Tuesday, September 08, 2009

Picked something up at the flea market Sunday

an old Sears model 109 metal lathe. 6" throw, 18" bed, and has a 4-jaw chuck. Seems to be in pretty good shape and has all the gears for threading. Which it'll be a while before I try that; very little experience with lathe work. I may have to look for a new chuck in the future; each jaw tightens independently, which makes me think problems getting a piece centered.

Dad has a motor that'll work nicely to power it, and Og has provided some tips. I found some jpg copies of the original manual online, and I'll hit the library to see if have any books on machining that cover some 'how to's' , and order some cutters. I've been wanting a small lathe for stuff for years; back when I was making lots of knives, having this to turn pommels and such would have been bloody wonderful. Right now? Pins, screws(later), punches, and we'll see what else comes up.

I'll post a picture later. In the meantime, anybody know anything to do/watch for on this?

In other news, I have hummers in the yardThere are two I know of, and this is one of the only good pictures I've been able to get; little buggers zip down to the feeder and by the time I have the camera ready, zip! I feel halfway like Wile E. trying to catch the roadrunner.

Speaking of which, on a training mission a short time ago son & squad were driving down a trail and found a dead coyote, then about a hundred yards down a roadrunner trotting along; and of course someone said "Stupid coyote never learns."


Anonymous said...

That 4-jaw chuck is worth its weight in gold. Centering a workpiece in it is a fundamental skill necessary for lathe work as only in a 4-jaw independant chuck can you center odd shaped pieces. It is actually all you really NEED in a chuck. I learned from an old shipyard machinist who could center a misshapen lump of metal in less than a minute and a piece of round bar in seconds and more accurately than in a 3-jaw. It is a quickly learned skill. By all means get a self centering 3-jaw.

Search Amazon or Lindsay Publications for reprints of "Running An Engine Lathe" and "How to Run A Lathe", both printed to help teach new machinists. Another book you really should have is a copy of "Machinery's Handbook" the machinists Bible. A second hand one is going to be much cheaper than new. New ones are available on CD, but that is a real PIA. The dead tree version is likely over $100 now, but 2nd hand bookstores often have copies for less than $10.00. Age of the copy you find is irrelevant unless you intend to do CNC programming. My copy is over 20 yrs old, cost: $8.50.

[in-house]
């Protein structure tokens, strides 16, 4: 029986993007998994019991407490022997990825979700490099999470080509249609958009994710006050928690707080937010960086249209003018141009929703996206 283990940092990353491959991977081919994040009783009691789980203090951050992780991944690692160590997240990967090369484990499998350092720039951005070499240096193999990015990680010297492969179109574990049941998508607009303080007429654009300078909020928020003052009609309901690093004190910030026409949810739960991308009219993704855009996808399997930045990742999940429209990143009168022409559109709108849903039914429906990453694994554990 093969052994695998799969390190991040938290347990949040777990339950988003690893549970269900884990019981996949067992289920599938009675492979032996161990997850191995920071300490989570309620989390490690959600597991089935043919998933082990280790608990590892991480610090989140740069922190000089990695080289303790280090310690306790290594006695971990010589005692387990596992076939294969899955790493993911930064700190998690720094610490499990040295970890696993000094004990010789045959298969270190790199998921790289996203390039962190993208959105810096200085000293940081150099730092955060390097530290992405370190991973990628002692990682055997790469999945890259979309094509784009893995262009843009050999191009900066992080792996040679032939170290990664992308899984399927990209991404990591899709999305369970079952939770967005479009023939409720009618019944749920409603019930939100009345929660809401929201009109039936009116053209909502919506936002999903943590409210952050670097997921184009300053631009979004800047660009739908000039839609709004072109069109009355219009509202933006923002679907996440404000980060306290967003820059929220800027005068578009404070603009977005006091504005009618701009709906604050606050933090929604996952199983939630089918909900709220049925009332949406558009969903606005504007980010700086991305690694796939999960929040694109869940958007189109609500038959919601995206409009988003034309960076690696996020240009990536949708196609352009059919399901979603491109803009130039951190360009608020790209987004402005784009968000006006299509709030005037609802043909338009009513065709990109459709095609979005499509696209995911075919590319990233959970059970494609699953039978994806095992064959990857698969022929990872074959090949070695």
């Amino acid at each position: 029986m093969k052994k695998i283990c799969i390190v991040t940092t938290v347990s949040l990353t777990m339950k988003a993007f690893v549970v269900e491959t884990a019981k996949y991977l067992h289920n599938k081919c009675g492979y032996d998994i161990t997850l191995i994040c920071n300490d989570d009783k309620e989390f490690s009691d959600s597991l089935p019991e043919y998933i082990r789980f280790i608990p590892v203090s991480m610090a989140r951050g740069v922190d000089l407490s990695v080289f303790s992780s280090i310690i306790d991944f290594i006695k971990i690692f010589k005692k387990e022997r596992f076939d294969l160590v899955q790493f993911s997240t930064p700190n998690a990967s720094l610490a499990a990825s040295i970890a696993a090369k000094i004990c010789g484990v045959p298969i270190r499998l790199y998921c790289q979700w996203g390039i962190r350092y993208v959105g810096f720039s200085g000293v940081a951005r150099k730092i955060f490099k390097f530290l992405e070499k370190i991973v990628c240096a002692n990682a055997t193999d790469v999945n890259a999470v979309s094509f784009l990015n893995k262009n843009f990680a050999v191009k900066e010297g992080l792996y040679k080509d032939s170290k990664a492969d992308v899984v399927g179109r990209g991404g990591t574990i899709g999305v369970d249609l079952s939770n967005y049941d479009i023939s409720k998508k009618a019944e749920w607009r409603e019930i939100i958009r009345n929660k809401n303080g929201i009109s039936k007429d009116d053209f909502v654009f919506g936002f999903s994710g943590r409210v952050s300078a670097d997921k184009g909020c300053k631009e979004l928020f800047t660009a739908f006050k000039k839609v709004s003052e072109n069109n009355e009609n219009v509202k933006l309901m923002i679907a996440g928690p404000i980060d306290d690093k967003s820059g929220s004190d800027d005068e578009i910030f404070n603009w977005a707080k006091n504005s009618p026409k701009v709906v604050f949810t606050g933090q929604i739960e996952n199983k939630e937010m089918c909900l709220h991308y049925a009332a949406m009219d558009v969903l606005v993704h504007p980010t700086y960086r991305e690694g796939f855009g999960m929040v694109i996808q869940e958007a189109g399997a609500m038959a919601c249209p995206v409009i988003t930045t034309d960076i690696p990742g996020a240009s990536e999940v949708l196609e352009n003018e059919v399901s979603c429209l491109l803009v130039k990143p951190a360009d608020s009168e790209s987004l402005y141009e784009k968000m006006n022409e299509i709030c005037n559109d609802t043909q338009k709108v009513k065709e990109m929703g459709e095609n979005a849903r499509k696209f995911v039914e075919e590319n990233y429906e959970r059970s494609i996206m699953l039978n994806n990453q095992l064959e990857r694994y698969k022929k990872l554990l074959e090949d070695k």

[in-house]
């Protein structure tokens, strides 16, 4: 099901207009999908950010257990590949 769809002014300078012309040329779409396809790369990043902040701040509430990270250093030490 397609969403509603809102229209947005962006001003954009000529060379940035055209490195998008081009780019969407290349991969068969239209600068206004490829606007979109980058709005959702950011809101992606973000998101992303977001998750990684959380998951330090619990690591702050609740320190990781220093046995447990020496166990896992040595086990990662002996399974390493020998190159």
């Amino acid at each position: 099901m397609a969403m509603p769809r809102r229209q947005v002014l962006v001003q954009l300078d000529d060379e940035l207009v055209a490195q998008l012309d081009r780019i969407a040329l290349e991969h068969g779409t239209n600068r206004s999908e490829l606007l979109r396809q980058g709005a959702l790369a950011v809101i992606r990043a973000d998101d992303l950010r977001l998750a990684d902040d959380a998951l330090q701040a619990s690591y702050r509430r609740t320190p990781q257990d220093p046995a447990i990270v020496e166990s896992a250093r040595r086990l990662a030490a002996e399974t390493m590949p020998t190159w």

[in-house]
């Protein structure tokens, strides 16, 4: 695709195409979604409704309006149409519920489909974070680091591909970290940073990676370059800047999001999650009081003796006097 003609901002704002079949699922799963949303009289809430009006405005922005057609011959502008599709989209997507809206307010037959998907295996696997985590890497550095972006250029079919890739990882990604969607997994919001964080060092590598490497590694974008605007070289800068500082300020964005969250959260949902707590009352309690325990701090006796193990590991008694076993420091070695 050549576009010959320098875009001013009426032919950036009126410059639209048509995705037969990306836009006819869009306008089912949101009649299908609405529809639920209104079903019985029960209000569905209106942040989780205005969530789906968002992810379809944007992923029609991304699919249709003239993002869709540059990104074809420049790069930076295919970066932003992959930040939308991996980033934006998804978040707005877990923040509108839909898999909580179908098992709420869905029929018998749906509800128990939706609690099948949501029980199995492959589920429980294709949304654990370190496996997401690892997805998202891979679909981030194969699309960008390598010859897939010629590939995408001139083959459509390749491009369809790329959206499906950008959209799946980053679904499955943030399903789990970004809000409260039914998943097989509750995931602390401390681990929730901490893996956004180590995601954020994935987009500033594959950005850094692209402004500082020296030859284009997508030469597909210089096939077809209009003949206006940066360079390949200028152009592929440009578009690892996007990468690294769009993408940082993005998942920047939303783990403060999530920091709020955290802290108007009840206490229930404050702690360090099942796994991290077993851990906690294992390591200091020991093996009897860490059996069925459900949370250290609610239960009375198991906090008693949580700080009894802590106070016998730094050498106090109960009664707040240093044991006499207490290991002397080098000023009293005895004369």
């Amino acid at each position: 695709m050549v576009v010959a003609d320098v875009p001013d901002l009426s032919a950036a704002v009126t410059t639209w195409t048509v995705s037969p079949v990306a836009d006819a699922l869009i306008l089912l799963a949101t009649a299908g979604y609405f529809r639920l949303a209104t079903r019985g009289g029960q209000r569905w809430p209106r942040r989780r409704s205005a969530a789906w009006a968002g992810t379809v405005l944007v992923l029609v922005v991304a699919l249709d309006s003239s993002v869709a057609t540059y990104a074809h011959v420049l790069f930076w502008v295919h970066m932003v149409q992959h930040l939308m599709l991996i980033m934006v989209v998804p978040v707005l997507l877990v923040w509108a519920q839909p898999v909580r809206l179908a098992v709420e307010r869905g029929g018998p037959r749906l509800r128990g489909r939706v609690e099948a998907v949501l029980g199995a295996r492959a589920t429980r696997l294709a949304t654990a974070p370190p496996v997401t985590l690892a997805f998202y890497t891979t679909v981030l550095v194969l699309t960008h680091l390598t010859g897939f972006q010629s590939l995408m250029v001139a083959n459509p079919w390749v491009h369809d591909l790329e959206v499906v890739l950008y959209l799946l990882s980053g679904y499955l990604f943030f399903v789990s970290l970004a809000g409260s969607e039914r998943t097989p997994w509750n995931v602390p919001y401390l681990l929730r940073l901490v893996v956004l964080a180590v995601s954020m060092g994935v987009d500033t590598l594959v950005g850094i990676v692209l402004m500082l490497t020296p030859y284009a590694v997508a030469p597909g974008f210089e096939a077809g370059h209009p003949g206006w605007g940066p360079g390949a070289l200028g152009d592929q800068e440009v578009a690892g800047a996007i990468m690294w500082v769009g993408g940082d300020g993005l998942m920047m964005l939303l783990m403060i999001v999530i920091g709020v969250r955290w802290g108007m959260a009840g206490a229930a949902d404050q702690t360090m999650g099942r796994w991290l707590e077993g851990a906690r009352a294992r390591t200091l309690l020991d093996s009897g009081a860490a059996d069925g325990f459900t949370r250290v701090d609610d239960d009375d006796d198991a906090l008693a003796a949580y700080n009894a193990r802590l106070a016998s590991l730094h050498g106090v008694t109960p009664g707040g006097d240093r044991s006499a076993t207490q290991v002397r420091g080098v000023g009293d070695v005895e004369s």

You also would do well to develop relationships with Victor Machinery Exchange (This is a wonderful company, an industrial supplier that will happily sell you a dollar's worth or a million dollar's worth of stuff equally cheerfully. Their catalogs are excellent textbooks.), Harbor Freight, and Enco among others. A website you will find useful is Varmint Al's. If you dont have him bookmarked, you're missing out big time if only for his massive linkage.

I'll bet money that your little lathe is nearly untouched and not measurably worn. Most aren't. A motor of more than 1/2 hp and 1725 rpm is overkill.

Gerry N.

Firehand said...

Centering odd-shaped pieces hadn't occurred to me; that just might be handy...

Thanks for the book recommendations, I'll check them out. Harbor Freight & Enco I know, Victor is a new one for me.

Anonymous said...

Probably made by Atlas. Which was not a bad thing.

Anonymous said...

Can't wait to see what else comes up. ;)

Anonymous said...

One of the first necessary tasks is to determine the thread of the headstock spindle, and it's internal taper. Then you can begin the task of procuring tooling, live and dead centers lathe dogs, and all the other needful things. You'll need to know the internal taper of the tailstock as well. When you have those books and time to go through Varmint Al's website for a while, you'll know what I'm going on about. You're in for a whale of a good time. A lathe is one of the most fun big boy toys you can have. Next is a small milling machine.

Gerry N.

Keith said...

Also get yourself a copy of Sparey: "the amateur's lathe"

Take a look on Lathes.co.uk for some web info on the lathe you have.

Sign up to Model engineering clearing house on proboards for some friendly help on a small forum

Practical machinist has a load of really helpful guys in the antique machinery forum, but elsewhere they tend to be a bit anti amateur.

I'll comment a load more when I get time.

Keep us up to date


Keith said...


Firehand said...

Gerry, the tailstock has a 0 Morse taper according to what I can find out.

Damn, more sites?!? This is going to take a while. But I think it'll be worth it. And I'll look for that book, too.